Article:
A song that was played at the now seemingly ancient sporting activities is "Na Na Hey Hey Kiss Him Goodbye". Credited to 'Steam', which was not a band at all but the collective of studio musicians that wrote and recorded the song. The principals and writers were Gary DeCarlo, Dale Frashuer, and Paul Leka who were all in a group named the Glenwoods in the mid 1960's. They split and went their separate ways and each had fair success writing, producing, singing and playing session guitars and keyboards etc. Long story short a 'B' side single was needed for a record release, they reunited and "Na Na Hey Hey Kiss Him Goodbye" was born. With DeCarlo singing lead the intended 'filler' song became a #1 hit in December of 1969. There was much behind the scenes crap going on and for whatever reasons DeCarlo was apparently ousted for the tour, the makeshift band soon fell apart. The sports thing all started in 1977 when the Chicago White Sox organist Nancy Faust played the song in order to taunt the opposing teams. A cover by the Canadian a capella group 'The Nylons' (saw them a few times 👍) hit #12 on Billboard in the summer of 1987, Bananarama did it in 1983 but failed to crack the top 100 but it went #5 in their native UK.

City Boy with "" (1978) in the UK it hit #8, and peaked in the U.S. at #27. Another little walk down memory lane for me as I remember hearing this song for the first time while sitting at the kitchen table and listening to the radio. It set off a course of me buying all nine of the bands albums, the well known Robert John "Mutt" Lange would produce the first five. This song however would be their only big hit, although "What a Night" from the same album 'Book Early' (#4 of 9 if you wanted to keep track) did chart in the UK only. So at least the song allowed them to produce another five albums. A talented band and I really don't know why more people didn't get them like I did. Post 'City Boy' many of the band would go on to other success, namely guitarist Mike Slammer as a session player, Steve Broughton would co-write "She-Bop" with Cyndi Lauper and the late (July 31, 2019) lead singer Lol Mason would hit top ten again in the UK with 'The Maisonettes' song "Heartache Avenue" in 1983.

Yet another cover version that would out chart the original is "Brother Louie" (1973) by the 'Stories'. The two album band never again reached the heights of their song hitting #1 on both Billboard and Cashbox. With Ian Lloyd on lead vocals the song became a million seller, and Lloyd would later gain the distinction of having the most songs covered by Bryan Adams such as "Straight from the Heart" in 1983. The original by Hot Chocolate (1973) went to #7 in the UK but did not chart in the US.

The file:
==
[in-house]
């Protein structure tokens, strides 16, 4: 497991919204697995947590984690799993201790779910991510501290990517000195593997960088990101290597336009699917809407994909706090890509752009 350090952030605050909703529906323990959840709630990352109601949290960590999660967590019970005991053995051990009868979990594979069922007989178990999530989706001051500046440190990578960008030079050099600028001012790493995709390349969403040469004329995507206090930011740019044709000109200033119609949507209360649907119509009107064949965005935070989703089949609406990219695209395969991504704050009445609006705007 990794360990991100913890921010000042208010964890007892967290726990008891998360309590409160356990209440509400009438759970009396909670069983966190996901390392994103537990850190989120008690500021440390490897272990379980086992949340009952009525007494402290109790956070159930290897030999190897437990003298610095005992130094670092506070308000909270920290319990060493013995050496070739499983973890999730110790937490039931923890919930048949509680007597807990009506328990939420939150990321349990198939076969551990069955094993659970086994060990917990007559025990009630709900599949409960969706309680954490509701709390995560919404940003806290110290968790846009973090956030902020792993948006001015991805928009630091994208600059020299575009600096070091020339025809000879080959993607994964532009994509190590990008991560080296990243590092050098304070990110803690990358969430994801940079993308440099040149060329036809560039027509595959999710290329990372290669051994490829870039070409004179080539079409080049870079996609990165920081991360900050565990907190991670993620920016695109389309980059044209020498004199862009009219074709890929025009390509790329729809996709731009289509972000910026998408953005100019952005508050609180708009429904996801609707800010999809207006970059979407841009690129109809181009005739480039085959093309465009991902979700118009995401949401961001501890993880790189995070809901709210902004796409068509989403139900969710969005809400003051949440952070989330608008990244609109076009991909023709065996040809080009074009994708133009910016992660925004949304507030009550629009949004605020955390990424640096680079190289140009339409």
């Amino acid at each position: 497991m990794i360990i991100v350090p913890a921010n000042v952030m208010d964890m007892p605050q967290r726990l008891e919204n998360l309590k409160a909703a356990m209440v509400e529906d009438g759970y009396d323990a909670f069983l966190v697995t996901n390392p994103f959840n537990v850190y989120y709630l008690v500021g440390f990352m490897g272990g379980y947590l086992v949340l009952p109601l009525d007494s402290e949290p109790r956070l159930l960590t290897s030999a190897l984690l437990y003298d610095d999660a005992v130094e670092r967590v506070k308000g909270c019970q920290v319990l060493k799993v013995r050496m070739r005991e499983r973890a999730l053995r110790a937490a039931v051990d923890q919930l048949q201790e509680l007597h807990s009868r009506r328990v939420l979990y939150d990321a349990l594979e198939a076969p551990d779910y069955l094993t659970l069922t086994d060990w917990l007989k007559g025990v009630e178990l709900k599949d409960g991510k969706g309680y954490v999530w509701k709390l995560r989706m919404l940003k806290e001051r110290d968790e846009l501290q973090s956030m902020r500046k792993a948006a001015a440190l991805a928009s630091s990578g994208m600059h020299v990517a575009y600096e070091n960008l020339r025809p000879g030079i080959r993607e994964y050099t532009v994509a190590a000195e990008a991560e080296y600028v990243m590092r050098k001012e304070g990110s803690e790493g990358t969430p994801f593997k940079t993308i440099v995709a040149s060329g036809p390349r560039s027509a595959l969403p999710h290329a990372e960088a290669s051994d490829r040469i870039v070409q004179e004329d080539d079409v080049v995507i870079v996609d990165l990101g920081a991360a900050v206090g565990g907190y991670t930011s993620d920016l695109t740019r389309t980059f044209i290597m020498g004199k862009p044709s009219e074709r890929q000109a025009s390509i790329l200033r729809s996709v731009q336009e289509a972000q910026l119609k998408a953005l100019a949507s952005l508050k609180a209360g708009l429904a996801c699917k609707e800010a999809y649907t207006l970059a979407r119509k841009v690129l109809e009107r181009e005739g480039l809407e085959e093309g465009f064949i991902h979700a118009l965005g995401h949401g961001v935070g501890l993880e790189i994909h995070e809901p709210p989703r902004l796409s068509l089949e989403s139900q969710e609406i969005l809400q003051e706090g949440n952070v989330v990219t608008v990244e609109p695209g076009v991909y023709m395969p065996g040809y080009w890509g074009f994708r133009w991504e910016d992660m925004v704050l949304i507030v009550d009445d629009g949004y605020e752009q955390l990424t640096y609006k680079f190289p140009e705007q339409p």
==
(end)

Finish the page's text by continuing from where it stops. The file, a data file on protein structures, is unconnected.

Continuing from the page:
Nick Gilder was born in London England (Dec. 21, 1951) and his family moved to Vancouver B.C. when he was ten. As a lead singer he was with the band 'Sweeney Todd' who would have a Canadian #1 with "Roxy Roller" in 1976 but the song failed to hit in the US only reaching #90. So they are a 'Canada only' one hit wonder but this does not qualify for my criteria of having a US top 40. Nick would leave Sweeney Todd and incidentally be replaced by a 16 year old Bryan Adams (sorry can't find a clip). Singing solo Nick would have a #1 in the US and Canada with "Hot Child in the City in 1978. In addition to being his only US hit song it at that time held the distinction of taking the longest time from chart entry to reach #1 at 21 weeks. This feat has been surpassed over a dozen times since with the record holder that will never be beat " All I Want for Christmas Is You" by Mariah Carey which took nineteen years to make it to #1 (2000-2019).

Amii Stewart is a big name in Italy but she had her only US chart topper in 1979 with "Knock on Wood" as it reached #1 on the R&B chart and #28 on Billboard's Hot 100. This song was written by Steve Cropper with Eddie Floyd who recorded it in 1966 at Stax Records in Memphis. Covered over 90 times by many of the big names in the industry including David Bowie, Cher and more recently by Country artist Sammy Kershaw.